UK experts have urged Malta to re-evaluate the risk of a tsunami hitting the island following a study which warned that huge waves hit Malta in the past and a repeat would have serious consequences. 

The studies were given prominence in the UK's Independent and Daily Mail newspapers.

Scientists from the University of Portsmouth found geological evidence that tsunami waves have swept over Malta's coastline - rising to up to 20 metres above sea level in some places.

They identified 70-ton boulders inland that were picked up from the seabed before being carried along by the huge waves and dumped far inland.

Studies of neighbouring coastlines showed there has been a major tsunami, on average, every 400 years, thought to be linked to earthquakes beneath Mount Etna in Sicily, Italy.

Scientist Professor Derek Mottershead said: 'It appears that no event of the magnitude indicted by the new evidence has occurred within the past 300 years and so there is no historical memory of any such devastating event.'

He added: 'It is highly likely that there have been other equally devastating waves previously and that there will be more in the future.'

(Malta was affected by a major earthquake which devastated Catania in 1693 and an earthquake which shook Messina in 1908. The areas most affected were particularly areas such as Msida and Xlendi).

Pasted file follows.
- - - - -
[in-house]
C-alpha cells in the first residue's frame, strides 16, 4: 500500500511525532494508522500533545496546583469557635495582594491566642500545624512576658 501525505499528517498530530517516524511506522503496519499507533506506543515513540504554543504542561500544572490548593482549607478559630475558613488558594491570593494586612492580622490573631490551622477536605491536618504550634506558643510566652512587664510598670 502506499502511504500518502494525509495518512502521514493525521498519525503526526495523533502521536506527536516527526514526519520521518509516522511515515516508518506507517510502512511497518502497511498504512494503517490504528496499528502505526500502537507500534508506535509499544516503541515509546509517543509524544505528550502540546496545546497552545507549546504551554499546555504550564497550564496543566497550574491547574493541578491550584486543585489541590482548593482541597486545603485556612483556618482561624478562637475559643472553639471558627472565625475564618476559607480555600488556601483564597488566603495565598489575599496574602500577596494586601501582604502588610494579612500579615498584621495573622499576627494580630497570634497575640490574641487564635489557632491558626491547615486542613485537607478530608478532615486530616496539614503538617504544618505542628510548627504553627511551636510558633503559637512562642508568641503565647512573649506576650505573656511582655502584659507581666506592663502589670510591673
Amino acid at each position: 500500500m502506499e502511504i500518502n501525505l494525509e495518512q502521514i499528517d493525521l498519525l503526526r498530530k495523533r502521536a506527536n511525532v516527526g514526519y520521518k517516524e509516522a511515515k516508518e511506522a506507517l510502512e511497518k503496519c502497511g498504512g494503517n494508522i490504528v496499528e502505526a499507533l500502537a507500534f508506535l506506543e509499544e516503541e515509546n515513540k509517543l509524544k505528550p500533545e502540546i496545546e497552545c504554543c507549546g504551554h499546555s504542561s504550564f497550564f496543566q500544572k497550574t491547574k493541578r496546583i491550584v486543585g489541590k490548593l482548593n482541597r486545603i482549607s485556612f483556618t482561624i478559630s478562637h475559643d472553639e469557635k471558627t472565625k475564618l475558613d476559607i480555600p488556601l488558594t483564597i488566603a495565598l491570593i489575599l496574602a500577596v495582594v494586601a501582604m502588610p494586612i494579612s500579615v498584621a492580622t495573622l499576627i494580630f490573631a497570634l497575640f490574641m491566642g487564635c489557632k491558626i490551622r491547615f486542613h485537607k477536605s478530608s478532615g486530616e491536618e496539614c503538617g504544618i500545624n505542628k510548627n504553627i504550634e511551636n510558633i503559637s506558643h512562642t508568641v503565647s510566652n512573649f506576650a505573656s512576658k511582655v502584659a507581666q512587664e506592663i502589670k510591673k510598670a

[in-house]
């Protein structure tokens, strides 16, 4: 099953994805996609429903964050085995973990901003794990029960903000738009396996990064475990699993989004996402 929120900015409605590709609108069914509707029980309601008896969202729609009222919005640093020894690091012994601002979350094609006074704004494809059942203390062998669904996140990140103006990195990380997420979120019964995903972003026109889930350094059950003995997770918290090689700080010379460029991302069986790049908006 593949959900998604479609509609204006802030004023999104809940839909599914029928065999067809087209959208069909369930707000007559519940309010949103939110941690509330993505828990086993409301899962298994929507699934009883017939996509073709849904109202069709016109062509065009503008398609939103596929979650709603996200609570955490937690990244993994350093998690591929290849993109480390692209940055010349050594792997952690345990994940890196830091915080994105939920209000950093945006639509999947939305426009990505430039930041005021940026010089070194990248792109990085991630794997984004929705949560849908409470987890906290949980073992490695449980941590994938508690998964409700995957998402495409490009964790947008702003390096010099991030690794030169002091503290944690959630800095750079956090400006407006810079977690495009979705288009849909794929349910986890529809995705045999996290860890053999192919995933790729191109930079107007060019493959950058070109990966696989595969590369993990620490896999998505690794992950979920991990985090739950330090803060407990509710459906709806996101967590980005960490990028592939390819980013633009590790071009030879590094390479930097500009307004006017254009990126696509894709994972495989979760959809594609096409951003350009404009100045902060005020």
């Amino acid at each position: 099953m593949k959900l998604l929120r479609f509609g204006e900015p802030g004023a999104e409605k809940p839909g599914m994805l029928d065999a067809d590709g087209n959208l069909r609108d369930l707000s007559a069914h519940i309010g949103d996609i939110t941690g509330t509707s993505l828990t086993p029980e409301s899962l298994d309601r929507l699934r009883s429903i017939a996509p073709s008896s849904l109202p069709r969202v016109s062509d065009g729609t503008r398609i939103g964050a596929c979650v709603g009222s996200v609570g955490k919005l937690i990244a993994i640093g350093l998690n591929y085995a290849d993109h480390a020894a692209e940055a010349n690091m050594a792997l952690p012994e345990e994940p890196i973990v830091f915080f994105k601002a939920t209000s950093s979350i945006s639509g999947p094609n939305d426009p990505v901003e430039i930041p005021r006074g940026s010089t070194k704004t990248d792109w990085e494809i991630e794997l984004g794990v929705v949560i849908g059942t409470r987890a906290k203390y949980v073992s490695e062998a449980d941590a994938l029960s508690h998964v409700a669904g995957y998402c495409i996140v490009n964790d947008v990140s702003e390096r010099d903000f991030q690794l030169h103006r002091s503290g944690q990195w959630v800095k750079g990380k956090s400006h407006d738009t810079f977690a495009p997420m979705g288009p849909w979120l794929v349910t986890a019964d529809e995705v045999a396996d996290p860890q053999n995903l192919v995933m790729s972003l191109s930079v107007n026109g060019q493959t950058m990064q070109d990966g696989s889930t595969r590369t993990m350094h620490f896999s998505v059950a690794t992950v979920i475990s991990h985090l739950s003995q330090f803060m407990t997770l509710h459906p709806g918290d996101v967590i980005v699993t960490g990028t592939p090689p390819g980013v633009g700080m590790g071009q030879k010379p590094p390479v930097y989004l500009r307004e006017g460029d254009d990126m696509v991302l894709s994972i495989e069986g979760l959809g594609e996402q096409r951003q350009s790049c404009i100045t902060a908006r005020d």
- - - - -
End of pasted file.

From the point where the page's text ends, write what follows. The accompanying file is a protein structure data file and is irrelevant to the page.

Lead scientist Dr Malcolm Bray said: 'The most important thing we can do is to educate people about the risk and give the Maltese government the evidence needed to prepare and protect residents and holidaymakers.

'However, if a repeat tsunami occurred now, the risks are high. In the light of these recent findings it now appears that Malta would benefit from a re-evaluation of the tsunami threat

'If people feel an earthquake, they need to know that there is a risk of a tsunami, and if they see the sea recede they should know to get to higher ground.
'Fortunately in Malta, higher ground is never far away, but people do need to be made aware of the risks.' 

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